Outdoor Recreation and Baltimore’s Waterways
- What is Fecal Bacteria?
- How is Bacteria Monitored?
- What Are the Health Risks?
- What Precautions Should I Take?
- What Can I Do to Prevent Pollution?
- Where Can I Get More Information?
There are many different ways that people can enjoy Baltimore’s natural waterways – strolling along our stream valley parks, sailing and kayaking the harbor, and exploring the flora and fauna in our streams. We want people to have positive outdoor recreational experiences, but pollution, especially fecal bacteria, can pose safety and health risks. We want people to enjoy our waterways safely, so the following is information about potential risks, precautions that should be taken, and what you can do to prevent pollution.
WHAT IS FECAL BACTERIA?
Fecal bacteria are microscopic single-celled organisms (primarily fecal coliforms and fecal streptococci) found in the wastes of warm-blooded animals. Their presence in water is used to assess the sanitary quality of water for body-contact recreation and consumption of crabs and fish. Several of Baltimore’s waterways are designated as impaired for fecal bacteria by the US Environmental Protection Agency (EPA).
One major source of harmful bacterial is fecal contamination, which can come from diapers, feces from pets, rats or wildlife, sanitary sewer overflows (SSOs), illicit discharges and illegal hookups, and storm water runoff.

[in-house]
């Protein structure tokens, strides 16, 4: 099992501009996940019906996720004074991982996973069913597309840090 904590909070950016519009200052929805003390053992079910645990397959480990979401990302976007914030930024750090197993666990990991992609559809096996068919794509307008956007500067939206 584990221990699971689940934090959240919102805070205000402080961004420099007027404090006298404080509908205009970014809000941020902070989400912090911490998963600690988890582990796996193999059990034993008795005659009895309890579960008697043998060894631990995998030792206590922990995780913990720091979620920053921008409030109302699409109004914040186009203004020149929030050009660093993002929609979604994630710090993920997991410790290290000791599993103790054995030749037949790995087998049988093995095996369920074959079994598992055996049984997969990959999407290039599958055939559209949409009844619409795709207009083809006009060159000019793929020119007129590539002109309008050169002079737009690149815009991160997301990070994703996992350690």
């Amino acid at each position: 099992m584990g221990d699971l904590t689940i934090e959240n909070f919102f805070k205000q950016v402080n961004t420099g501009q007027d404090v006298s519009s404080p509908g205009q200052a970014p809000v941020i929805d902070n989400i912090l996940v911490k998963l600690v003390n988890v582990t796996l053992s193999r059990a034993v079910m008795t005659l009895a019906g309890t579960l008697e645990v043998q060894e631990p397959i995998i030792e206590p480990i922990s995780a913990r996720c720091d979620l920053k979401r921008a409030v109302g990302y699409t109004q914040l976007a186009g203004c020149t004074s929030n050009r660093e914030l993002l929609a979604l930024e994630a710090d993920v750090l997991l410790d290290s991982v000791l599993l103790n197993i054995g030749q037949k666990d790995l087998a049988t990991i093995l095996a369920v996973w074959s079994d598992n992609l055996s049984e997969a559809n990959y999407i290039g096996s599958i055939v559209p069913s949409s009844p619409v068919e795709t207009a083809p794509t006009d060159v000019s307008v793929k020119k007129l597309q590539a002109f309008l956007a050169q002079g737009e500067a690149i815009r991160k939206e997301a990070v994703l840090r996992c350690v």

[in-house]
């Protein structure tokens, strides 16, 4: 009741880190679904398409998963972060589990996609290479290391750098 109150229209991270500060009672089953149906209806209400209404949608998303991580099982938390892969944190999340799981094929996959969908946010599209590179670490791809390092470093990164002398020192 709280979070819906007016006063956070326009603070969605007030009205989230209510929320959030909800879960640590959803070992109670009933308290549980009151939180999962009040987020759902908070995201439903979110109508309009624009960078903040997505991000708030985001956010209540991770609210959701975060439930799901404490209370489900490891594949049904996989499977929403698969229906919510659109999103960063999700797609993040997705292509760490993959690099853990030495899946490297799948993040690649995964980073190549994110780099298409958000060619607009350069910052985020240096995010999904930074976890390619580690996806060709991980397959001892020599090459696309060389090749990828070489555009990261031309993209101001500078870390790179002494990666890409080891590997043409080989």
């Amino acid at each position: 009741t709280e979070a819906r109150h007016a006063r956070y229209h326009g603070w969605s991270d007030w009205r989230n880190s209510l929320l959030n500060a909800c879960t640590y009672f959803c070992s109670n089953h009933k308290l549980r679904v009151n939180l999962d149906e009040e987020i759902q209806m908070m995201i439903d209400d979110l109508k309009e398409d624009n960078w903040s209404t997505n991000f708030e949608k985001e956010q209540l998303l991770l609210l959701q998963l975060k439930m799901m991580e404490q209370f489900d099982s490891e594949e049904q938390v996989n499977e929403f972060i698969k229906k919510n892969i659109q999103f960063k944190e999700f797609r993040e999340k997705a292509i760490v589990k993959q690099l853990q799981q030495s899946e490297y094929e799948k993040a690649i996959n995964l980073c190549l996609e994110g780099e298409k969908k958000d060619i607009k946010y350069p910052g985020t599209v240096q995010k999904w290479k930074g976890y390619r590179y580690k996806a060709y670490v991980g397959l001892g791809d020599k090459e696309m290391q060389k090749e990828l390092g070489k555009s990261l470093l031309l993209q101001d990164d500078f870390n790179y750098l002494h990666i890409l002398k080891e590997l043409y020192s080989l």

HOW IS BACTERIA MONITORED?
DPW measures fecal bacteria with e. coli most probable number (MPN) counts at twenty-three (23) stations – these are listed in Table 3 of the MS4 Annual Report. Additional information can also be found on the Stream and Harbor Sampling web page.
WHAT ARE THE HEALTH RISKS?
Excessive amounts of fecal bacteria in surface water used for recreation are known to indicate an increased risk of pathogen-induced illness to humans. Infections due to pathogen-contaminated recreation waters include gastrointestinal, respiratory, eye, ear, nose, throat, and skin diseases.
WHAT PRECAUTIONS SHOULD I TAKE?
- Heed posted advisories or closings.
- Wash your hands with soap and warm water after coming in contact with the water.
- Stay out of the water 48 hours following a significant rain event.
- Do not swallow stream or harbor water and try not to get it in your mouth.
- Do not go in the water if you have diarrhea.
WHAT CAN I DO TO PREVENT POLLUTION?
BE PART OF THE SOLUTION! Everyone can play a role in improving Baltimore’s streams and harbors. Here are a few simple things that you can do:
- Pick up waste from your pets and dispose of it in the trash.
- Properly dispose of litter/trash.
- Do not attract duck, geese, or seagulls by feeding them.
- Do not dump anything into a storm drain.
- Report spills or any problems that you see in the waterways – call 311 or download and use the FREE “Baltimore 311″ app.
- Get involved and volunteer in local beach clean-up efforts.
- When boating, use an approved marina pump-out station for boat waste disposal.